forming a second gas stream having a hydrogen content of less than about 10% by volume and a carbon monoxide content of at least about 50% by volume by withdrawing and conditioning the temperature and pressure of oxygen converter effluent gases;
forming a third gas stream having a reducing potential greater than about 0.6, a hydrogen content greater than about 30% by volume, and a carbon monoxide content greater than about 30% by volume by mixing the first and second gas streams;
forming a fourth gas stream by combining at least a portion of the third gas stream with at least a portion of regenerated gas effluent from the direct reduction reactor;
heating the fourth gas stream to a temperature of greater than about 850° C.;
reducing iron oxide-containing solid particles in the direct reduction reactor to metallic iron in the form of direct reduced iron by introducing the solid particles and the heated fourth gas stream into the direct reduction reactor;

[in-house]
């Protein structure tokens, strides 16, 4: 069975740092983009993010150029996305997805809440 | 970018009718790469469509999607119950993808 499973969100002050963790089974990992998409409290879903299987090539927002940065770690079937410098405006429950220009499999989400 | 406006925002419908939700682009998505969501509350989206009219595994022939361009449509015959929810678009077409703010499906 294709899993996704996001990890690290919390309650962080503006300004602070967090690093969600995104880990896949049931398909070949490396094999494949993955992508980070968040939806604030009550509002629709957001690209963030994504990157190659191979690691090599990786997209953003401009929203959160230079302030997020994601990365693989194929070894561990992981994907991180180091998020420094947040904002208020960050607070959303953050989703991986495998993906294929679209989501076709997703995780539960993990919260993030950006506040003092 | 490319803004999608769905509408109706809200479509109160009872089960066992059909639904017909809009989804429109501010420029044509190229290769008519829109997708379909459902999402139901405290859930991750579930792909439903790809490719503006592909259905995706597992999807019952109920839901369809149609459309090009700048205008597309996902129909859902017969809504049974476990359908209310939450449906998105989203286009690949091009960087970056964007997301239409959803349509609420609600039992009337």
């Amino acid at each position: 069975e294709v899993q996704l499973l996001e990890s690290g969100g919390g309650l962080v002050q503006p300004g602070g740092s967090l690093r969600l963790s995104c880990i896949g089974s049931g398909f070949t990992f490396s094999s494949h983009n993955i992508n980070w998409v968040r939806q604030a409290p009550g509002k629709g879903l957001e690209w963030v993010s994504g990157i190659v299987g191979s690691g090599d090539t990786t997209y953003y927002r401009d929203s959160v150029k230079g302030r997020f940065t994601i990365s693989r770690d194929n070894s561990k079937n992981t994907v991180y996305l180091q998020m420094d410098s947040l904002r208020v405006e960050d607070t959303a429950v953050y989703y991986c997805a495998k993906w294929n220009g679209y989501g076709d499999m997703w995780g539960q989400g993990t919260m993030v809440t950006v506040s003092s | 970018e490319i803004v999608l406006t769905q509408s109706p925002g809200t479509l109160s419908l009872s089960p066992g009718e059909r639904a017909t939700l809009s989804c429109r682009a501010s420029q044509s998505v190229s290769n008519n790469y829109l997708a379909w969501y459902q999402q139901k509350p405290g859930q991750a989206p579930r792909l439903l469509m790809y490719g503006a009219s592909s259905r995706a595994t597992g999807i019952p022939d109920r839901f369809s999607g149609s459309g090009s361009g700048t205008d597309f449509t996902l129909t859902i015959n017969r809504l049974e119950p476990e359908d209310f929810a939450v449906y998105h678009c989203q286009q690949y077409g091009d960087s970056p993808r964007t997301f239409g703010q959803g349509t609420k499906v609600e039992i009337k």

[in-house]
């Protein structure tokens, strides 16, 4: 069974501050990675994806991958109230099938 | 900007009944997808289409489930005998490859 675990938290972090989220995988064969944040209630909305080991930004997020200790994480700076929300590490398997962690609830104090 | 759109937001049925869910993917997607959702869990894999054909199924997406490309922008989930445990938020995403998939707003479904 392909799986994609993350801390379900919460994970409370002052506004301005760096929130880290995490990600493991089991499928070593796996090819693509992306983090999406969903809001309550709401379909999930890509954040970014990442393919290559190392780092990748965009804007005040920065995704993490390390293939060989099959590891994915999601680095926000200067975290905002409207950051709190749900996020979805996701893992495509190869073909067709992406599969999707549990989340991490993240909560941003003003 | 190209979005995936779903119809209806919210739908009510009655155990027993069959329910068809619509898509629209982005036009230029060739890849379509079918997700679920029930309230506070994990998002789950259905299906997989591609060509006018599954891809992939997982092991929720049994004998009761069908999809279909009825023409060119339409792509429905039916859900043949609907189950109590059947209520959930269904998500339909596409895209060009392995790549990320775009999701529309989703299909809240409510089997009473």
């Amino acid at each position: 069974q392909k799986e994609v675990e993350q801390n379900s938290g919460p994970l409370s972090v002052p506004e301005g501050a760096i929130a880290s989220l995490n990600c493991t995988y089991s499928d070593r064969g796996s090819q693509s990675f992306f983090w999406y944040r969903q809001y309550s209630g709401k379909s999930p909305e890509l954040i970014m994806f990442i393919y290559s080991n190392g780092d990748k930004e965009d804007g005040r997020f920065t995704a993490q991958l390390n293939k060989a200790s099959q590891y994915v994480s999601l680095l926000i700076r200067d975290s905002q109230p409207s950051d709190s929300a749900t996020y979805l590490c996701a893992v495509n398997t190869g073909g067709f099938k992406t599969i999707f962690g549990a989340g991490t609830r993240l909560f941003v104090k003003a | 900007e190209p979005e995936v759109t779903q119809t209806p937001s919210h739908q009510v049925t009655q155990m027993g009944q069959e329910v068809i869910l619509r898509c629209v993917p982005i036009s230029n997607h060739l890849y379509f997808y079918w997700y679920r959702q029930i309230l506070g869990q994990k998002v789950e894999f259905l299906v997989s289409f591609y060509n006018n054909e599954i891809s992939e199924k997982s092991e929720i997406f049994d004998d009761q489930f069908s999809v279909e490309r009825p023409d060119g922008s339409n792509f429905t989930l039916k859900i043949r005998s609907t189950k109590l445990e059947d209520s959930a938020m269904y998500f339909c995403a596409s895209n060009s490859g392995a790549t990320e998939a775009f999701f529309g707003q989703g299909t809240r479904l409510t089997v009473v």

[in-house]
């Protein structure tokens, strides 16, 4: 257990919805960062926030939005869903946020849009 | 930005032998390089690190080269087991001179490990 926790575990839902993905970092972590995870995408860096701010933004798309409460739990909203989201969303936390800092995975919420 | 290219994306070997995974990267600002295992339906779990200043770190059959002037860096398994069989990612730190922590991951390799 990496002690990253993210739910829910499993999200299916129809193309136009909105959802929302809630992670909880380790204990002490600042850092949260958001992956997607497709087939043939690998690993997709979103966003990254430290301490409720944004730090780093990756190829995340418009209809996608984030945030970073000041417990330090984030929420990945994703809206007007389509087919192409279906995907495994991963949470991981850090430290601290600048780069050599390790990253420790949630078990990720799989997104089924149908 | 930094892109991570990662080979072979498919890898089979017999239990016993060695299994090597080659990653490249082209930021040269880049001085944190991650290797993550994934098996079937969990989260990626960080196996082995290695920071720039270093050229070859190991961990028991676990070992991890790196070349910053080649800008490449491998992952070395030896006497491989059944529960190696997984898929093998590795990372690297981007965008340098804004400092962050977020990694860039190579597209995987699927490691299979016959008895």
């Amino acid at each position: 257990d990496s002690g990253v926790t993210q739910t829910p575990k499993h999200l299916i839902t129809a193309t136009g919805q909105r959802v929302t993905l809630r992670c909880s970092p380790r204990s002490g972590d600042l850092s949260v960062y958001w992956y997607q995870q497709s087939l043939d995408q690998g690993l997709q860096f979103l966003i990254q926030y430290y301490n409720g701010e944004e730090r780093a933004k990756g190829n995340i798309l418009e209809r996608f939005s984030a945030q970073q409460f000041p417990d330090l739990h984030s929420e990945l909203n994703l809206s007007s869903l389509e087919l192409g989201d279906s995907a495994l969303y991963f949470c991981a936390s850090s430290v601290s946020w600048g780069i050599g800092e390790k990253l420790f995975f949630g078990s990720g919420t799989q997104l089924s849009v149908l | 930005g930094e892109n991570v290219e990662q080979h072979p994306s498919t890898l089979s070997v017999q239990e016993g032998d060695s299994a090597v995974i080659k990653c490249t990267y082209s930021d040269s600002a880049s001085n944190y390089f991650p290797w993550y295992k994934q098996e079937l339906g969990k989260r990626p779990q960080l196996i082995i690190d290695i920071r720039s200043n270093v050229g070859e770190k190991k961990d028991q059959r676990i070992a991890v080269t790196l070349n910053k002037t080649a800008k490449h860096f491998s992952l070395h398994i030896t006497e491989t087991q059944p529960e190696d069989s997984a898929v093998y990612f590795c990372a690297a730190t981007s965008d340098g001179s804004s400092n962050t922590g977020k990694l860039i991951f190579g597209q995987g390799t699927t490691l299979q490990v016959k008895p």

forming a fifth gas stream by withdrawing reacted gas from the direct reduction reactor;
forming a sixth gas stream with regenerated reducing potential by removing water and carbon dioxide from at least a portion of the fifth gas stream and the separated carbon dioxide is collected;
using at least a potion of the sixth gas stream in the formation of the fourth gas stream;
and charging direct reduced iron from the direct reduction reactor to the blast furnace,
wherein one portion of the gas effluent from the direct reduction reactor is used to heat air injected into the blast furnace, and another portion of the gas effluent from the direct reduction reactor is introduced as fuel into the coke oven.
14. Method of claim 13, wherein a portion of the gases effluent from the direct reduction reactor are subjected to CO2 removal prior to combination with at least a portion of the third gas stream to form the fourth gas stream, and high purity CO2 so removed is collected.
Description
FIELD OF THE INVENTION